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May ABI Moves Higher while Inflation Rises

Business conditions remained robust at architecture firms in May, as the Architecture Billings Index score climbed even higher. The score of 58.5 for the month―any score over 50 indicates billings growth― is one of the highest ever reported, and indicates that even more firms reported an increase in their billings in May than in April. In addition, significant work remains in the pipeline, with inquiries into new projects remaining very high, and the value of new design contracts rising further to a new all-time high in the 11-year history of that index. Although comments from survey respondents indicate some concern about the impact of inflation on building costs, those fears have not yet impacted the frenetic post-pandemic pace of work at most firms.

Architecture firm billings continued to expand at firms across the country in May as well, with all regions seeing billings growth for the third consecutive month. Conditions remained strongest at firms located in the Midwest, but were also robust at firms located in the sunbelt regions of the South and West. By firm specialization, firms that concentrate on commercial/industrial projects reported the strongest business conditions for the third consecutive month. Billings are also growing rapidly at firms with a multifamily residential specialization once again, following a modest decline early last winter.

Inflation concerns continue

As mentioned above, inflation remains an ongoing concern. The latest data from the Bureau of Labor Statistics shows that the Producer Price Index for final demand, a measure of inflation, increased by 0.8 percent in May, and is up by 6.6 percent from one year ago. The construction industry continues to see an even larger impact, with the PPI for materials and components for construction increasing by 3.9 percent in May alone, and by 17.0 percent from May 2020. While lumber prices have finally started to stabilize, steel prices are continuing to rise. Employment continues to grow at a steady pace though, with total nonfarm payroll employment adding 559,000 new jobs in May; that’s more than were added in April, but fewer than were added in March. Architectural services employment continued its steady rebound in April (the most recent data available), adding 1,100 new jobs, for a total of 4,100 new jobs added through the first four months of the year. Employment in the sector is now back to 2019 levels and is just 4,800 jobs below its pre-pandemic peak.

Renovation opportunities expand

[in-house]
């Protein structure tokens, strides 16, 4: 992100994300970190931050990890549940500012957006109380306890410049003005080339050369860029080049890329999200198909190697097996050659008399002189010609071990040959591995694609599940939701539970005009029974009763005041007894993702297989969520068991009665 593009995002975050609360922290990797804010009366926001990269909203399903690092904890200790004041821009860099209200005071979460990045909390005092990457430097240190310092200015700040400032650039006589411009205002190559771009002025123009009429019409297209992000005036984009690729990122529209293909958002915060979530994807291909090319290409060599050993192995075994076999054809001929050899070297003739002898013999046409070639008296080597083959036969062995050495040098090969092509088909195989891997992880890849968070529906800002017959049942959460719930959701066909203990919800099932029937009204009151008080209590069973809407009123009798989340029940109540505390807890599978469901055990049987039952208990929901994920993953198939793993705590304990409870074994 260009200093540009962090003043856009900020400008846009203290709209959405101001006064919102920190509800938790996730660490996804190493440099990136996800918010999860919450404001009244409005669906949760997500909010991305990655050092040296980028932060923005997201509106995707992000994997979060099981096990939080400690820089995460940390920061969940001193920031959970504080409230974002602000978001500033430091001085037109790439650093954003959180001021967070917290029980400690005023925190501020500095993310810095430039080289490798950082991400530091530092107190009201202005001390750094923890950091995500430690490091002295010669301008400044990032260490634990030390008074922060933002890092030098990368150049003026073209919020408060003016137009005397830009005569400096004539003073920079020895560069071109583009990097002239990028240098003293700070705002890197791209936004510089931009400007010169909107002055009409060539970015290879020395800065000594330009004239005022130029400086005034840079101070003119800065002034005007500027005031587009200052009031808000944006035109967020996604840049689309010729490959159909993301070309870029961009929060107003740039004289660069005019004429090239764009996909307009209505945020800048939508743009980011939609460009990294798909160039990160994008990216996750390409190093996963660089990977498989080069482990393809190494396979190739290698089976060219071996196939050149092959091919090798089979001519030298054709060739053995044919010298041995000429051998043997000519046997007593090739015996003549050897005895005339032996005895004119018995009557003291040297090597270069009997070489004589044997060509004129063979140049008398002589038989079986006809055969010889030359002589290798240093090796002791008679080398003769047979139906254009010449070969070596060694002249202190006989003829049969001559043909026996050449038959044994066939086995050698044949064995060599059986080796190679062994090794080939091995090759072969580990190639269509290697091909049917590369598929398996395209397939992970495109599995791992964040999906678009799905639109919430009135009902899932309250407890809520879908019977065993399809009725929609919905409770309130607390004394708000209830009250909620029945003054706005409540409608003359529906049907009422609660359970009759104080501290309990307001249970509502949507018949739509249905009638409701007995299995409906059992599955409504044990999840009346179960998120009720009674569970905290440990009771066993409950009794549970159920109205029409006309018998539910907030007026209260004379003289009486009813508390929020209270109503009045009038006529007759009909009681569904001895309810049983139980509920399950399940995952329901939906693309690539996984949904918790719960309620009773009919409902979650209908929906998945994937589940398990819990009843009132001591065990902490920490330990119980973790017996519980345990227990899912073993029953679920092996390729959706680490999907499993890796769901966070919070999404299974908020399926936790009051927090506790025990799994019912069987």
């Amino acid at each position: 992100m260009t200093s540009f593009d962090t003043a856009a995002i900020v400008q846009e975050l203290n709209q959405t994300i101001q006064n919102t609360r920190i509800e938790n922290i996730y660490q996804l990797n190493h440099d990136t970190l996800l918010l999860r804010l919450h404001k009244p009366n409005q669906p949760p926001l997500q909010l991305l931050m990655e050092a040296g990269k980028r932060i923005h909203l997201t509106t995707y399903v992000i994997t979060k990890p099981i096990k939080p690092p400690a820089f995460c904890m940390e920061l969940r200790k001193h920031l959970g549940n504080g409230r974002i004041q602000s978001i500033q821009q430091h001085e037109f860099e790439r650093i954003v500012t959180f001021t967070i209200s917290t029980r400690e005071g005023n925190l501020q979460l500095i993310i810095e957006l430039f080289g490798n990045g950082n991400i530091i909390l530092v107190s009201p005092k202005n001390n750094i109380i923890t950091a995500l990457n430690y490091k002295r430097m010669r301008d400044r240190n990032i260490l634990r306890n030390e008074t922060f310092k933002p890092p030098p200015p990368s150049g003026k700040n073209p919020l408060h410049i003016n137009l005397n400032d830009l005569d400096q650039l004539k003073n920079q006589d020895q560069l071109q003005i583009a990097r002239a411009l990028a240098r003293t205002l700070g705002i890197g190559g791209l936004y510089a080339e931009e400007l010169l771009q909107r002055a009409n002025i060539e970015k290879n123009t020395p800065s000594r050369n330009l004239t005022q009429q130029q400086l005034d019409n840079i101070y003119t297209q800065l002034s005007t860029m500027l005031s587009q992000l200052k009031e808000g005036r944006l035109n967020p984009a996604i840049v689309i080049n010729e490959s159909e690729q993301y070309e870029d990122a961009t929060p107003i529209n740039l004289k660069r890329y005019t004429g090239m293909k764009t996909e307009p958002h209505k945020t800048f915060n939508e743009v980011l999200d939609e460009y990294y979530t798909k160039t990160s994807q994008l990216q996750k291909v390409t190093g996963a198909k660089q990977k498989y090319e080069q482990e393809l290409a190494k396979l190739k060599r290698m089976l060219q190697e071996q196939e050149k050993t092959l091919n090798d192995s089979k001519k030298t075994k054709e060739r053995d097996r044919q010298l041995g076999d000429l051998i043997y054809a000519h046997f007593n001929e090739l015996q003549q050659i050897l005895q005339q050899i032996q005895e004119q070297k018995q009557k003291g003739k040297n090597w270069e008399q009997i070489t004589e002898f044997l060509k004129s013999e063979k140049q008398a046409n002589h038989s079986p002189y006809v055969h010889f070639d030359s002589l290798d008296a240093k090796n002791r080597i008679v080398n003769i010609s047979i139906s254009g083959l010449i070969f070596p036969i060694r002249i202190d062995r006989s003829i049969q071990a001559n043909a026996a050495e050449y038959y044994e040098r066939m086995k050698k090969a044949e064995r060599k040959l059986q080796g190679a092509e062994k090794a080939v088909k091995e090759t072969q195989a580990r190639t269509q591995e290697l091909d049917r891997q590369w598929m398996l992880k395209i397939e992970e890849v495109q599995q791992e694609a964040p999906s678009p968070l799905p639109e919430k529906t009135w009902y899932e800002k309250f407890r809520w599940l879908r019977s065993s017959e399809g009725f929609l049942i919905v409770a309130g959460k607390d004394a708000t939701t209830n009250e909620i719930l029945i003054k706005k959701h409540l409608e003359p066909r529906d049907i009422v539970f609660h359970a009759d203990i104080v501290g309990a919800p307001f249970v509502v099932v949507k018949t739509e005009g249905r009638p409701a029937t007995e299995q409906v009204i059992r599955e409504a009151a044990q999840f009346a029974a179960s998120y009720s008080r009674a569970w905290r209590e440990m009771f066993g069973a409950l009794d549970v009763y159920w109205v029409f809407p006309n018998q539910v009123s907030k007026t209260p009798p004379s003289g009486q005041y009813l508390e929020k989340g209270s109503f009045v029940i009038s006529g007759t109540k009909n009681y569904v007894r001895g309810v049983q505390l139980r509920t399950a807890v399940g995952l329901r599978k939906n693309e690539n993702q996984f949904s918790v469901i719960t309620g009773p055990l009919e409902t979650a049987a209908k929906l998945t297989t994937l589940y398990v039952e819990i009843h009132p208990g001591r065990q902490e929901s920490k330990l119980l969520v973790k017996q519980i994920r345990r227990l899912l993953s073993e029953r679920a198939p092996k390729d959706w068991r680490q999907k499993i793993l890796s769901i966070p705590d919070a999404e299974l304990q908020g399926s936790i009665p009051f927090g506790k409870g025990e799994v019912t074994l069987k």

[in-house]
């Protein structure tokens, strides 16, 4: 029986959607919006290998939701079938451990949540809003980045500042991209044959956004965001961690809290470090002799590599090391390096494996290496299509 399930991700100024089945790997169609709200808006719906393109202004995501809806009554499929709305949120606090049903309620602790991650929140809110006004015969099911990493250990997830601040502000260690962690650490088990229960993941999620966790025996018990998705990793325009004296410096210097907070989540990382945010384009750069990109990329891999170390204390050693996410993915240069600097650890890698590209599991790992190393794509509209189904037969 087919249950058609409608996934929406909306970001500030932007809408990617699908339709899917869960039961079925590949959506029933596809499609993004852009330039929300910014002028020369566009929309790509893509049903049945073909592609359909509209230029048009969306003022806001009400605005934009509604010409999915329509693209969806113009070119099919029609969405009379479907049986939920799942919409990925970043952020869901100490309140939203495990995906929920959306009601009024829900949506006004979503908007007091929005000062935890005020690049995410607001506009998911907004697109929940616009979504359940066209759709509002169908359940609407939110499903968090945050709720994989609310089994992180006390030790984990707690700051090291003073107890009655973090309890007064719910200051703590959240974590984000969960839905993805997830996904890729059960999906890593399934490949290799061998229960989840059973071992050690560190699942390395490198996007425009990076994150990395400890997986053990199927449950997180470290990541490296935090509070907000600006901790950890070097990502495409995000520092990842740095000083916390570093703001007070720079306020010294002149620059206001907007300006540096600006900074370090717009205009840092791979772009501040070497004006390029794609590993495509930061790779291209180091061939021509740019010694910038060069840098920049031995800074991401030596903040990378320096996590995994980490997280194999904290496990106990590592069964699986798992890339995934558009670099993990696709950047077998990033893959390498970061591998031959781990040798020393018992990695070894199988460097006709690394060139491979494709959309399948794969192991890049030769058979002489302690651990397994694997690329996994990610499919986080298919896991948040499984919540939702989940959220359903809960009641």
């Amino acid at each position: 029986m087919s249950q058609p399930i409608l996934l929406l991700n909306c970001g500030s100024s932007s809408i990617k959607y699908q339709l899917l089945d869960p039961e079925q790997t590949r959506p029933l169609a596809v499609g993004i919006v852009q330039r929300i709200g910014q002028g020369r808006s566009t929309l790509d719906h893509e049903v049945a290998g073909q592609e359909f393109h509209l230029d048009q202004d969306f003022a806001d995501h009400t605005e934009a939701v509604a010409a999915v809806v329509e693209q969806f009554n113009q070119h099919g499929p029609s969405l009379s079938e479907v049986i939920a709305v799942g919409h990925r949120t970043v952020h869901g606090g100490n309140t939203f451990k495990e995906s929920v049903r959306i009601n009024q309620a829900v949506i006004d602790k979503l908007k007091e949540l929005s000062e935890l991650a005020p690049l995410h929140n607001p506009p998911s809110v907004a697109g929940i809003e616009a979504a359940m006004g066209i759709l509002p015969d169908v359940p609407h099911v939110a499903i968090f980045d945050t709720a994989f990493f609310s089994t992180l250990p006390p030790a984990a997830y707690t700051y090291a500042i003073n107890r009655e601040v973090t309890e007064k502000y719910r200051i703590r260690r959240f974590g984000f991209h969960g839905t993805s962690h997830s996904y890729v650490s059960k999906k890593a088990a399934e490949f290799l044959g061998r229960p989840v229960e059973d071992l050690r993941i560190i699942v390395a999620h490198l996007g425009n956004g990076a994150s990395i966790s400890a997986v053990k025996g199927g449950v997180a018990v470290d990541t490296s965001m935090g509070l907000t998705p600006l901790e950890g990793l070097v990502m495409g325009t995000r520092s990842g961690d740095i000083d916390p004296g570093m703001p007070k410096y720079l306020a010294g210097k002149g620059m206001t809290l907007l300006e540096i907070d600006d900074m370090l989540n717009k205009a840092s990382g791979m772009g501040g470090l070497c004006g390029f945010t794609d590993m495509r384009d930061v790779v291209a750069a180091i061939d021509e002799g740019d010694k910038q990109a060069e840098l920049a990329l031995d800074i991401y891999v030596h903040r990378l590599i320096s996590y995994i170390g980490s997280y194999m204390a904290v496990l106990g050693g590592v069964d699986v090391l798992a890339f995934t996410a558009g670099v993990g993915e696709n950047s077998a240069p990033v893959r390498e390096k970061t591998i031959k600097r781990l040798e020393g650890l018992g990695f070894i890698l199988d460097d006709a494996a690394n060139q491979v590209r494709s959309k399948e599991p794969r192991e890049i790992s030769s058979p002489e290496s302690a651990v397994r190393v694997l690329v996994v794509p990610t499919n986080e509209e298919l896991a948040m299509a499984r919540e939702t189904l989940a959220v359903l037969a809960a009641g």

Throughout the pandemic-induced downturn and subsequent recovery, AIA analysts have heard that a large portion of design work has been for renovations, rehabilitations, retrofits, additions, and historic preservation to existing facilities, versus new construction, so this month they asked survey respondents about what they have seen. Responding firms indicated that since the beginning of the year, slightly more than half of their firm’s billings have been from work on existing buildings, with 28 percent of firms indicating that this work has accounted for at least three-quarters of their billings during that period.

Due to older building stock in those regions, firms located in the Northeast and Midwest reported a much larger share of their billings from projects on existing buildings in contrast to firms located in the Midwest and West. Firms with an institutional specialization also reported a higher share of their billings from existing buildings, with nearly four in 10 firms reporting at least 75 percent of their billings from those projects in the last six months, versus 53 percent of billings for firms with a commercial/industrial specialization, and 46 percent of billings for firms with a multifamily residential specialization.

Firms in the Midwest and Northeast were also most likely to report that the share of billings at their firm from projects dealing with renovations, rehabilitations, retrofits, additions, and historic preservation to existing facilities has increased in 2021 compared to pre-pandemic levels, with 35 percent of firms in the Midwest and 34 percent of firms in the Northeast reporting an increase, versus 31 percent of firms overall. Firms with a commercial/industrial specialization were also more likely to report that the share of their billings from work on existing buildings had increased post-pandemic, with 36 percent of those firms reporting an increase versus just 28 percent of firms with a multifamily residential specialization, and 31 percent of firms with an institutional specialization.

Firms were also asked about changes to work on existing facilities in 2021 by specific building types. Manufacturing and distribution facilities were the building type that the largest share of firms reported an increase, with 41 percent indicating that work on existing facilities has increased this year. In addition, 34 percent of firms reported that work on existing correctional facilities has increased, followed by existing healthcare facilities, existing multifamily residential, existing K-12 education, and existing food service buildings. However, firms also reported that they have seen a decrease in the amount of work they’re doing on other types of existing facilities this year, with 41 percent reporting a decrease on existing retail facilities, 31 percent on existing lodging facilities, 29 percent on existing office facilities, and 27 percent on existing travel and tourism facilities.

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